Microsoft Office 2011 for the Mac (1): Installation and Word
The eXtensions column has not been particularly pro-Microsoft over the years. My students think I hate Bill Gates. Although that is untrue, I do maintain the fiction in class. Some of my colleagues would not change from Redmond's offerings and for sound reasons.
I had email from Microsoft's PR company in Thailand a short while ago asking if I would like to review the latest version of Office for the Mac: Office 2011. When I wrote back I mentioned that the last time (Office 2007) I had had some misgivings about its value for local Mac users. The confident reply suggested that I would be happy with the changes. The review disk with some datasheets appeared in my mailbox a few days later.
It was clear that my criticism on cost had indeed been addressed: the suites are more accessibly priced for the Thai market at 4790 baht (Home and Student version), with a Home and Office version at 7790 baht. A 3-licence Family Pack for the Home-Student version is 5790 baht and a 2-licence Home-Office "Multipack" costs 9,790 baht, although "Multi-" for two stretches the definition a little.
The installer had a very Mac-like interface. I ran it from a user account rather than Admin and all went well until it refused to go any further until I had quit Safari. As I had several tabs open that was inconvenient and I would have liked that information before starting. The way the information panel displayed its text, other applications might be affected.
When the installation was complete, I was asked to register or use the 30-day trial. When I selected this, despite being connected to the internet at my office, the Setup Assistant was unable to connect and I could not use Office at that time. Also, when I went to use my version of iCal, which contains a lot of data and syncs with Mobile Me, I was asked if I wanted to use this as default calendar application: Office had presupposed I would prefer to use Outlook.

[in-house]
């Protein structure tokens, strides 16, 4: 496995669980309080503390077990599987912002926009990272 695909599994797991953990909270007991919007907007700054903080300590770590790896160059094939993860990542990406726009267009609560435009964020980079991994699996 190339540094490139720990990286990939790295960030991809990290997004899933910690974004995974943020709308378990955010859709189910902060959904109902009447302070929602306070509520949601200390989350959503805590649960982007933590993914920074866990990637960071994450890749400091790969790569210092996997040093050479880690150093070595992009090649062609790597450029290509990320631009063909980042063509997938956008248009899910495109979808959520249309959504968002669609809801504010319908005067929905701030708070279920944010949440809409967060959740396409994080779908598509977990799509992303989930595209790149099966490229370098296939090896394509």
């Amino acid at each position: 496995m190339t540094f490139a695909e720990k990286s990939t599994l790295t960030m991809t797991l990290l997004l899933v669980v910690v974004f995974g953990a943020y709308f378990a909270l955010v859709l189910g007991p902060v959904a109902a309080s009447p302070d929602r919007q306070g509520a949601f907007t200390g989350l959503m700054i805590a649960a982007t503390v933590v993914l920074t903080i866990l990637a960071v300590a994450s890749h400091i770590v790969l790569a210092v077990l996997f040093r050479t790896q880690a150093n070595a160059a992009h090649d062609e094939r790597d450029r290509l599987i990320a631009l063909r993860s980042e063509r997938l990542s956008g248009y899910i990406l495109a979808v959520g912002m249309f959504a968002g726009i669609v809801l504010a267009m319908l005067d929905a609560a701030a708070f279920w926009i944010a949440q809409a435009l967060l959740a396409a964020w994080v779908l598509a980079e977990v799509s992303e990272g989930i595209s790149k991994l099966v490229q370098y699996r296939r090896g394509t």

At home, registration went smoothly. There may have been something the proxy settings at my office did not like as all other links, including iTunes app checking and software download worked fine when I checked. The end of the registration process has two checks: for automatic downloads and for system checks. I said No to both: I repel any attempts to poke around on my hard disk. I had a careful look, however, and found the tell-tale Microsoft fonts folder in my installed fonts folder. When I opened a document in Word I saw that all of my Mac fonts were listed there including the Thai ones; and my installation includes the official TH Sarabun: that was there too. They did do their homework.
Some of my colleagues in the Engineering Faculty prefer to use Word with the way it handles formulae: one tried several alternatives, including a formula editor added in to Pages, but had to admit defeat. This may well be the solution they have been waiting for.
Next time: the rest of the suite
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